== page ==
Trusts and estates are the two main legal structures for transferring assets to your heirs and beneficiaries. Each works in critically different ways. Estates make a one-time transfer of your assets after death. Trusts, meanwhile, allow you to create an ongoing transfer of assets both before and after death. Here’s how each one works. Consider working with a financial advisor as you weigh the relative merits of trusts and estates.
What Is an Estate?
An estate is everything that you own when you die. This does not include anything held jointly with someone else. Nor does it include anything that you have transferred or otherwise assigned by the time you die. Your heirs include anyone who receives money, belongings or other assets from the estate.
So, for example, say Steve dies. The house that Steve and his wife owned together doesn’t become part of his estate, as it now belongs solely to his wife. Nor would anything that Steve gave away as his death was approaching. Instead, Steve’s estate would include anything that Steve independently owned at the time of his death.
An estate is temporary. It exists to make a one-time distribution of the assets of the deceased. Once those assets have been disposed of, the estate no longer exists. This does not mean, however, that an estate is necessarily short-lived. Some estates can last for years, if that’s how long it takes to make a final distribution of all assets.
An estate can be distributed in two main ways: by will or by legal chain of inheritance.
A will is a series of instructions for who should get the assets of an estate and how those assets should be distributed. If the decedent (a legal term for person who died) has a valid will at the time of death, the estate is distributed under those terms.
When someone dies without a will, this is known as dying intestate. In this case their assets will be distributed according to state law. Most of the time this means that the decedent’s assets go directly to their next of kin. In most states, spouses claim priority in this line of inheritance, followed by children, then parents and then extended family.
One of the most common misunderstandings regarding an estate is how much control someone has over the terms of his or her will. While state law governs who inherits when someone dies intestate, most states have very few restrictions on how someone can distribute assets through a will. When you die, you are mostly free to leave your belongings to whoever you choose.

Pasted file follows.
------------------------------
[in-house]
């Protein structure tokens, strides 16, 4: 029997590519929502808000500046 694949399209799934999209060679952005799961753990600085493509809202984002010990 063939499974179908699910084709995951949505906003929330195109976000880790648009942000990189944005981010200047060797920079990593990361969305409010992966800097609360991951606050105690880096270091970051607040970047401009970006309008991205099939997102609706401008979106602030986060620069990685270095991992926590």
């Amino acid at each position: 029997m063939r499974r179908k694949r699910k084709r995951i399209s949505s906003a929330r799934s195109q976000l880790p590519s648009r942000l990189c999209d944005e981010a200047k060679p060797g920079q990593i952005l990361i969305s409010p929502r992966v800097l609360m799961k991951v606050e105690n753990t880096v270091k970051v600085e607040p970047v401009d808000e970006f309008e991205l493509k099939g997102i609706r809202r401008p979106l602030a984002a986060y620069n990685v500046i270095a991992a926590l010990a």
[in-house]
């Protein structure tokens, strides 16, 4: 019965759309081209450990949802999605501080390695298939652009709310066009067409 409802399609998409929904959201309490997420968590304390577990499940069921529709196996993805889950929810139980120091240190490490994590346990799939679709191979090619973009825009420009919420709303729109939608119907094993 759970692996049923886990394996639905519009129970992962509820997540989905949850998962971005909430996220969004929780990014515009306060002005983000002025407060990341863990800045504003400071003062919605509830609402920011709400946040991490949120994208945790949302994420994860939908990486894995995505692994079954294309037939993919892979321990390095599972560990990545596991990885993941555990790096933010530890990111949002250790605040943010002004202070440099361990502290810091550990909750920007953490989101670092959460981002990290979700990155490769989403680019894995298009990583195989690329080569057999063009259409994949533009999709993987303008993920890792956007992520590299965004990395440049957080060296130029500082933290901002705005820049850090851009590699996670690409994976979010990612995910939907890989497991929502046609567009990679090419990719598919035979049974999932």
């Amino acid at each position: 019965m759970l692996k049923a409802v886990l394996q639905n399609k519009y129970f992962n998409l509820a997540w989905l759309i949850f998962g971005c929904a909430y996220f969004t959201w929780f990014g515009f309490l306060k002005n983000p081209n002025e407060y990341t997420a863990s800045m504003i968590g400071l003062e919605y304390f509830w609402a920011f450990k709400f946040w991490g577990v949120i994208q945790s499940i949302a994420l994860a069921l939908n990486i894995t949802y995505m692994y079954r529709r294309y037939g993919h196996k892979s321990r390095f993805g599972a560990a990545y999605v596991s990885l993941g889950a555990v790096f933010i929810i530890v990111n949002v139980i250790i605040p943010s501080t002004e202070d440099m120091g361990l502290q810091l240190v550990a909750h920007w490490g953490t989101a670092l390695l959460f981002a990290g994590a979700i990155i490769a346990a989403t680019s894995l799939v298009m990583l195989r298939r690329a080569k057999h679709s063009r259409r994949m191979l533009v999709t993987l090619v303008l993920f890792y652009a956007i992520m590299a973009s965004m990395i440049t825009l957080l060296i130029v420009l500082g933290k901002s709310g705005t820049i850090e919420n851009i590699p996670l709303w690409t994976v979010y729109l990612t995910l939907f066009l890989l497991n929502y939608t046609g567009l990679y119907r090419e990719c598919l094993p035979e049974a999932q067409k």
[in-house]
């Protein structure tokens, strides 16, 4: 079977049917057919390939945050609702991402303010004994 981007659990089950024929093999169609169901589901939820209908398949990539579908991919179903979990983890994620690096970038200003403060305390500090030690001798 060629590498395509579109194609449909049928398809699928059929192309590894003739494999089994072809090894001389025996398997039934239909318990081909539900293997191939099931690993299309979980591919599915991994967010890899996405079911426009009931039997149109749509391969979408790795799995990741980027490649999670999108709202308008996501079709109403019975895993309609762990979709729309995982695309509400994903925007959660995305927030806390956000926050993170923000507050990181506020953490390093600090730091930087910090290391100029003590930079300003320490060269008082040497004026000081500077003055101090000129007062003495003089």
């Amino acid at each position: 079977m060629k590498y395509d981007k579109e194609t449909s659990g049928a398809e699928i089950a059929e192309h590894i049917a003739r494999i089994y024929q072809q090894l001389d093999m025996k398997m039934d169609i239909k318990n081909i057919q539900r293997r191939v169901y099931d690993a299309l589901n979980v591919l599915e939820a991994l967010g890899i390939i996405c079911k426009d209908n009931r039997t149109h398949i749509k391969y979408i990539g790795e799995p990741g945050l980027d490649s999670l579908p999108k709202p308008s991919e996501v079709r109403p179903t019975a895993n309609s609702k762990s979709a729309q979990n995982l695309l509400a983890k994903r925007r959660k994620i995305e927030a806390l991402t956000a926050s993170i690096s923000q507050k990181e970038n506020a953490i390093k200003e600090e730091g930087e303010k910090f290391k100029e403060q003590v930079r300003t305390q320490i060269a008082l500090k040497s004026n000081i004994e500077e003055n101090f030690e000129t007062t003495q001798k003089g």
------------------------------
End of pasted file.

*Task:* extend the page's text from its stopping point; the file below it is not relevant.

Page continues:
Before anyone can inherit, however, an estate has to resolve three main obligations:
- Existing debts;
- Estate taxes;
- Costs, fines and fees.
When someone dies, creditors and bill collectors have first claim on the assets of the estate. The estate pays all debts owed by the dead person before anyone else can inherit. This can involve selling off property, if the deceased didn’t have enough cash to pay bills. If those bills are larger than the estate itself, the heirs receive nothing.
In addition, when someone is wealthy enough, the person’s estate can trigger dedicated estate taxes.
Estate taxes are assessed based on how much an heir has received, and they require a high level of wealth. In general, for an individual, estate taxes do not apply unless you have inherited more than $11.18 million ($22.36 million for a couple filing jointly). This includes not only cash but also the value of any property or other assets. (For example, if you inherit land worth $30 million you will owe estate taxes on that inheritance.)
If estate taxes apply, they are paid out of the estate itself.
Finally, some estates require oversight and management. Any related costs and fees are drawn directly from the estate itself.
An estate can trigger any number of different potential costs. For example if the terms of a will are overseen by a lawyer, that attorney will bill his or her legal fees directly to the estate. If an estate requires management, someone may be named its executor. This is someone whose job it is to distribute assets according to the will’s instructions, pay any bills, and otherwise manage the distribution of assets. Depending on the workload, the executor may bill the estate for his or her time. Or, if an estate is large or complex enough, a probate court judge may oversee the distribution of assets. Court costs and fees are drawn from the estate.
In other words, any costs related to the management of the estate are paid by the estate itself.